In the 2021 novel Only Descend, Carl Watson’s protagonist Frank Payne is on a journey. And like the twilight zone, it’s one not just of time and place, but of the imagination. Frank’s the archetypical New York City flaneur, a middle-ager whose eye for pessimism, fatalism and brutal self-examination is drawn to the seedier sights and smells of the night city. It’s Good Friday, nearing the Millennium, when Frank begins a winding walk from midtown to his Lower East Side home and his girlfriend, Odee Bones. Feeling unsettled, he’s abandoned a Metropolitan Opera performance of Parsifal midstream.
Frank’s no stranger to the neighborhoods he passes through. There’s the building on 400 W. 57th, where he once lived but is now a boarded-up ghost. There’s 42nd St., where Show World has survived Mayor Giuliani’s cleansing and where an embryonic yellow light makes blood look black. There’s the Garment District, with its sub-districts selling casket handles and glass taxidermy eyes. Frank’s mind meanders through his earlier memories of these locales, but his thoughts reliably return to Odee, who’s likely (though he wouldn’t bet on it) at home waiting for him. Still angry that she crashed his car, suspicious that she’s involved with another man, Frank internalizes the insecurities and growing anomie between them as they stumble in a small studio apartment. New York artists will relate to their cramped lifestyle, into which Odee has inserted a mannequin she’s draping with feathers. The walls are decorated her photos of her Roadkill Project.
As Frank flows past the bottom feeders of Manhattan, the tentacles of his racing thoughts drag him deeper into morbidity. He’s the star of his own dark opera, befriending an attractive woman at a bar, the lust object of saucy transvestites, and jousting with various hustlers. The common thread is that each scene descendsinto neglect, ridicule, insult, abuse or violence. Frank’s obsessions with science, curios, suicide, victimization, and his more macabre insights about life might kill another person, but Watson enables his character with a sardonic sense of the absurd. Frank suffers from PTFMS—Post Traumatic False Memory Syndrome. He’s often under siege (by a briefcase-hauling midget on a skateboard, a dead white pigeon on a pizza box). He fantasizes he’ll be discovered by a talent scout who sees him on surveillance camera footage.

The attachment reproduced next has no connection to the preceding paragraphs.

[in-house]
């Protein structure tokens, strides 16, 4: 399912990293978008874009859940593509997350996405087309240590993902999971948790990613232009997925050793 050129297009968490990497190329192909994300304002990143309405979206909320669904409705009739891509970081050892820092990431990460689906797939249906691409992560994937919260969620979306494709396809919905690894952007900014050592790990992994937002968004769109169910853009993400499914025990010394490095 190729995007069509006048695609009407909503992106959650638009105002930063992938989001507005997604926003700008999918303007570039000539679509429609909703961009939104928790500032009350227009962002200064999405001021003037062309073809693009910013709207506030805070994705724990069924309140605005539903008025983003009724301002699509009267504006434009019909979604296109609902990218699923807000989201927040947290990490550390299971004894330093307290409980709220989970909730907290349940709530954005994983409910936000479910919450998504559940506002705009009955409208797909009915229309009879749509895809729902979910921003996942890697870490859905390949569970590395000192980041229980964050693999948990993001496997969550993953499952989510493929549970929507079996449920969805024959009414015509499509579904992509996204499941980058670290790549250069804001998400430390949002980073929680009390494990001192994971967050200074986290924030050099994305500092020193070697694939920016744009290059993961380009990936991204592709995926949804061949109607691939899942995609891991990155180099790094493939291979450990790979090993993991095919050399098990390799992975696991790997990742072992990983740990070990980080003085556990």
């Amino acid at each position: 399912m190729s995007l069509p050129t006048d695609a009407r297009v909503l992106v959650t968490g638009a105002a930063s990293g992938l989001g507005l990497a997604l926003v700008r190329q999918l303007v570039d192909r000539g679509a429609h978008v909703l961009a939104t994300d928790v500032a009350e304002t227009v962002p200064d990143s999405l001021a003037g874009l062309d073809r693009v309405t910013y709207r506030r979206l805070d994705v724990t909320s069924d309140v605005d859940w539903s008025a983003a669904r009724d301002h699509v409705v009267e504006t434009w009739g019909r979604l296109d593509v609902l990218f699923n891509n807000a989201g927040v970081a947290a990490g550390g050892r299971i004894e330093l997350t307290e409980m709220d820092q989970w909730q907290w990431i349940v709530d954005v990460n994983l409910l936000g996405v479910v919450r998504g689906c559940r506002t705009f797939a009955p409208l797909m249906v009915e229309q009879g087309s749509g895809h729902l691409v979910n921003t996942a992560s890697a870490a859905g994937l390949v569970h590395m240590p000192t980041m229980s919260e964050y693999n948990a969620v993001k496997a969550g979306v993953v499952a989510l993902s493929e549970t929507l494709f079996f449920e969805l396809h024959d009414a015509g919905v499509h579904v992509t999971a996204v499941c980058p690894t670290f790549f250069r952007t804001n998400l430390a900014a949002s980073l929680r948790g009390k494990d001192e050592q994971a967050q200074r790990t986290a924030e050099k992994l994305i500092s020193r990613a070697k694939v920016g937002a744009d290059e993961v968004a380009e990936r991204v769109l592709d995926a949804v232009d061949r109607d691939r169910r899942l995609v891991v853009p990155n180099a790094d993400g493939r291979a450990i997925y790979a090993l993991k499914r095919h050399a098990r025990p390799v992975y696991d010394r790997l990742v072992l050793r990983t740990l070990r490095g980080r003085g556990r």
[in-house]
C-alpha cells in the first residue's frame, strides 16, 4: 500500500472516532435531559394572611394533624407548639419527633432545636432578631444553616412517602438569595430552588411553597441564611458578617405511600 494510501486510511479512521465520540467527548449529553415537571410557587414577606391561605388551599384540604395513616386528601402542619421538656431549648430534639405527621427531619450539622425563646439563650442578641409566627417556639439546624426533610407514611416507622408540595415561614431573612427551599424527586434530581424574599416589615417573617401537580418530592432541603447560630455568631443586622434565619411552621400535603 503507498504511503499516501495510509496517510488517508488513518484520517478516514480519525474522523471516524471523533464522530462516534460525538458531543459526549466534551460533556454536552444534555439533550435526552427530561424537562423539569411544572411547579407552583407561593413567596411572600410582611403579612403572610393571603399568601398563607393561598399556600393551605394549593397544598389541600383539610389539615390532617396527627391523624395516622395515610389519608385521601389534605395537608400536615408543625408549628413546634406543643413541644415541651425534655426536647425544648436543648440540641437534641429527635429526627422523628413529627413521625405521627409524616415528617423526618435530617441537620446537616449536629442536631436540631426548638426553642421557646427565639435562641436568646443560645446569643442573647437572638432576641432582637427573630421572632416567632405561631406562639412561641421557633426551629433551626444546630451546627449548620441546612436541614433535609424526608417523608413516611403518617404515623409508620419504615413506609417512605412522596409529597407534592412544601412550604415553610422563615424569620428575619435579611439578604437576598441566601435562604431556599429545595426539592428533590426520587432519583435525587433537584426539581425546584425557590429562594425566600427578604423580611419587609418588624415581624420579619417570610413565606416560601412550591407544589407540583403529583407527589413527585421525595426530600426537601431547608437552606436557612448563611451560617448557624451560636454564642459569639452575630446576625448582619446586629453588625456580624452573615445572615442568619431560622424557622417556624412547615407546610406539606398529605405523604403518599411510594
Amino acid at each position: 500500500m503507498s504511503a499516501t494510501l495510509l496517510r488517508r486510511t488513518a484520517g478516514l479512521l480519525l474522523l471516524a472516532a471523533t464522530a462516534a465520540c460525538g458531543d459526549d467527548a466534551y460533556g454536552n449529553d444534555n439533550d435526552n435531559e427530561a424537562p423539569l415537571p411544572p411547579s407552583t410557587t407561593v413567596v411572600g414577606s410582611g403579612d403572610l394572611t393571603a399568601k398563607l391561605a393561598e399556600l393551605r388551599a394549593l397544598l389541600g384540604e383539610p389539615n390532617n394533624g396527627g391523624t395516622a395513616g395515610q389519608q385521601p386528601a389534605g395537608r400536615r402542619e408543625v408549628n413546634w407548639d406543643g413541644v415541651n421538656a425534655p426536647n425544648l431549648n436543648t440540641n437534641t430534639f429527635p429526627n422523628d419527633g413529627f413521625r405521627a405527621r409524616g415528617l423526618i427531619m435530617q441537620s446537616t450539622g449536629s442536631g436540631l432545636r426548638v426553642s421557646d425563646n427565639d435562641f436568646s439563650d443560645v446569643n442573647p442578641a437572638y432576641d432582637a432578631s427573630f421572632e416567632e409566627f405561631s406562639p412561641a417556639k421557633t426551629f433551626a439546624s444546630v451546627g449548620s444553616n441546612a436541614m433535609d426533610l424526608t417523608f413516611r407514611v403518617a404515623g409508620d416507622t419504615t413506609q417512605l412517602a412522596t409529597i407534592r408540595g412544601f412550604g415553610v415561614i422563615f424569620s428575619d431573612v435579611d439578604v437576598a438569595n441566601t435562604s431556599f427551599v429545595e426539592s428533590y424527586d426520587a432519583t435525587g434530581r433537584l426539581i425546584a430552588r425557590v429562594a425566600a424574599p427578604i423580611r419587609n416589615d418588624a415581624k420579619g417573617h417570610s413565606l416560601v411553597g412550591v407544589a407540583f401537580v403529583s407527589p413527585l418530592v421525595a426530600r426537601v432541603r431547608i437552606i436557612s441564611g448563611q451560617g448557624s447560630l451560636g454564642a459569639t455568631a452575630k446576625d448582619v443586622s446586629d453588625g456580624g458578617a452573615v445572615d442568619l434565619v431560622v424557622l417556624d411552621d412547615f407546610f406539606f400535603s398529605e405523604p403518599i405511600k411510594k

Only Descend gives not-quite equal time to Odee, a dominatrix and artist who struggles with addiction. Through a series of diary entries, we follow her on a surprisingly-static journey of whimsy, self-analysis and doom. Insightful and creative, she shares secret poems and desires for a breakthrough of some sort. She’s at heart a delusional figure and, ultimately, a tragic one.
Like Watson’s earlier novels, Backward The Drowned Go Dreaming and Idylls of Complicity, the human journey faces landmines of humiliation, fragility, misery, and crippling self-doubt. “Everywhere people were going down. Jumping out of windows. Falling down drunk. Going up in elevators only to come down again. Their faces fell as they aged. Breasts and testicles hung lower by the hour. You had to make it seem like a form of power.” And, in the end, Frank and Odee’s journeys never quite cross, except they’re both descending.
The novel mimics the structure of Dante’s Inferno, as street numbers become “rings” of tortured reminiscences, and diary entries act in the same way. Its theme is one of ultimate arrival. Around 14th St., a sense of foreboding takes hold of Frank he closes in on home, as if he’s sailing into a maelstrom of his own making. You could say that the signpost up ahead is Hell, and it’s the East Village in The End of Days, racing downward toward the Millennium, descending into an era in which people like Frank and Odee are no longer its heartbeat but replaced by a media-consuming, mind-numb, i-Phone addicts drinking lattes and walking designer dogs. Only Descend is fundamentally New York City as a roadmap that examines whether, in the 21st century, humans are on an unconscious pilgrimage toward self-destruction, or a mission to save what we love. You decide.